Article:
Use the lasso tools to select areas with irregular shapes. The standard Lasso tool lets you draw or trace around an object or area in a freehand manner, much as you would draw with a pencil. This method takes patience, but with practice you can make very accurate selections with it.
The Polygonal Lasso tool is useful for selecting areas that include straight edgesand you can toggle between the freehand and straight-edge mode when your object includes both irregular and straight edges.
With the Magnetic Lasso tool, you trace around an area, and the tool automatically "snaps" the selection border to the edge of an area based on differences in color and tonal values in adjoining pixels. For this reason, the tool usually works best on high-contrast images. Experiment with the settings on the options bar to get the best results
To select with the Lasso tool
From the toolbar, choose the Lasso tool (L).
Keeping the mouse button pressed down, drag all the way around an object or area in your image (Figure 4.18).
Figure 4.18. Select any area by tracing around it with the Lasso tool.
When you release the mouse button, the open ends of the selection automatically join together (Figure 4.19).
Figure 4.19. When you release the mouse button, the ends of the selection automatically join together.
Normally, if you lift the mouse button during a selection, the selection area will automatically close. To prevent this, hold down the Alt key while you make your selection.
To select with the Polygonal Lasso tool
From the toolbar, choose the Polygonal Lasso tool (L).
Click points along the edge of the object to create straight-line segments for your selection (Figure 4.20).
Figure 4.20. The Polygonal Lasso tool creates a border made of straight-line segments.
Click back at the original starting point to join the open ends of the selection.
You can also Ctrl+click or double-click anywhere on the image to close up the selection.
Be warned; the Polygonal Lasso tool can sometimes slip out of your control, creating line segments where you don't want them to appear. If you make a mistake or change your mind about a line selection, you can erase line-segment selections as long as you haven't closed the selection. Just press the Backspace or Delete key, and one by one the segments will be removed, starting with the most recent one.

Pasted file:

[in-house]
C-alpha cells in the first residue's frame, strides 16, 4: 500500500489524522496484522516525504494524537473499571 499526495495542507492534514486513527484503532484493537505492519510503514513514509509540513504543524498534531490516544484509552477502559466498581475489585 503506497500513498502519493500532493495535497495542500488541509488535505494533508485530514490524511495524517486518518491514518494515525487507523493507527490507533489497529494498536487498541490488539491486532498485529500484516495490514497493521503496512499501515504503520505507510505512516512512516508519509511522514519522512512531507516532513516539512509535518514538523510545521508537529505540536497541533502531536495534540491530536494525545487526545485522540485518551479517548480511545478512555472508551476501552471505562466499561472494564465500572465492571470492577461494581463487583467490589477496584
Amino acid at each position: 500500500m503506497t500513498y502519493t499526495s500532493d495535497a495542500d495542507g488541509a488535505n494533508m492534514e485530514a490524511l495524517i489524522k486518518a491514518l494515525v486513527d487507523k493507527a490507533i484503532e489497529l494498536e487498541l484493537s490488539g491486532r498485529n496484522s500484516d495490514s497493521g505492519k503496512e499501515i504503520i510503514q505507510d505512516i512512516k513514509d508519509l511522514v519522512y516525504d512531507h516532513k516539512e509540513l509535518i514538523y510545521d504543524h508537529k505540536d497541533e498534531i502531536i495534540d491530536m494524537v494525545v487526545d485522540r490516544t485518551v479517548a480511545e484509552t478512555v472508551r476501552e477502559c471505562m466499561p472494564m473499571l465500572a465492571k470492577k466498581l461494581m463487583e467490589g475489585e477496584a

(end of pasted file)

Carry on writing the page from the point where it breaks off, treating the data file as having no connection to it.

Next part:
To use both the regular Lasso and Polygonal Lasso tools together, hold down the Alt key when using either tool to toggle between the two modes (Figure 4.21).
Figure 4.21. For selection with both freehand and straight lines, press Alt to switch between the regular Lasso and Polygonal Lasso tools.
To select using the Magnetic Lasso tool
From the toolbar, choose the Magnetic Lasso tool (L).
Click on or very close to the edge of the area you want to trace to establish the first fastening point (Figure 4.22).
Figure 4.22. To start a selection border with the Magnetic Lasso tool, click the edge of the area you want to trace to create the first fastening point.
Move the pointer along the edge you want to trace.
The Magnetic Lasso tool traces along the selection border to the best of its ability and places additional fastening points along the way (Figure 4.23).
Figure 4.23. As you trace with the Magnetic Lasso tool, it places additional fastening points along the edge of the selection.
If the selection line jumps to the edge of the wrong object, place the pointer over the correct edge and click the mouse button to establish an accurate fastening point (Figure 4.24).
Figure 4.24. Sometimes the Magnetic Lasso tool jumps to another edge (left). To correct the path, just click the correct edge to bring the border back to the right location (right).
To close the selection line, click the starting point, or do one of the following:
- Double-click anywhere on the image.
- Press Enter.
To set Magnetic Lasso tool options
Select the Magnetic Lasso tool.
Set any of the options visible on the options bar (Figure 4.25).
- Width sets the size of the area that the tool scans as it traces the selection line.
You can set this option to a value from 1 to 40 pixels. Wide widths work well for high-contrast images, and narrow widths work well for images with subtle contrast and small shapes that are close to each other (Figure 4.26).
Figure 4.26. The Width option lets you set the width of the edge that the tool looks for to determine the selection edge.
- Edge Contrast establishes the amount of contrast required between shapes for an edge to be recognized and traced.
This option is indicated by the percentage of contrast (from 1 to 100 percent). Try higher numbers for high-contrast images, and lower numbers for flatter, low-contrast images (just as with the Width option).
- Frequency specifies how close the fastening points are to each other.
For Frequency, enter a number from 1 to 100. In general, you will need to use higher frequency values when the edge is very ragged or irregular (Figure 4.27).
Figure 4.27. The Frequency option lets you determine how closely the fastening points are spaced.
- If you are using a stylus tablet, you can select Stylus Pressure to increase the stylus pressure and so decrease the edge width. That's right: With the box checked, pressing harder on the stylus will yield a smaller, more precise edge.
Figure 4.25. Look at the options bar while the Magnetic Lasso tool is selected; you'll find options that are unique to this tool.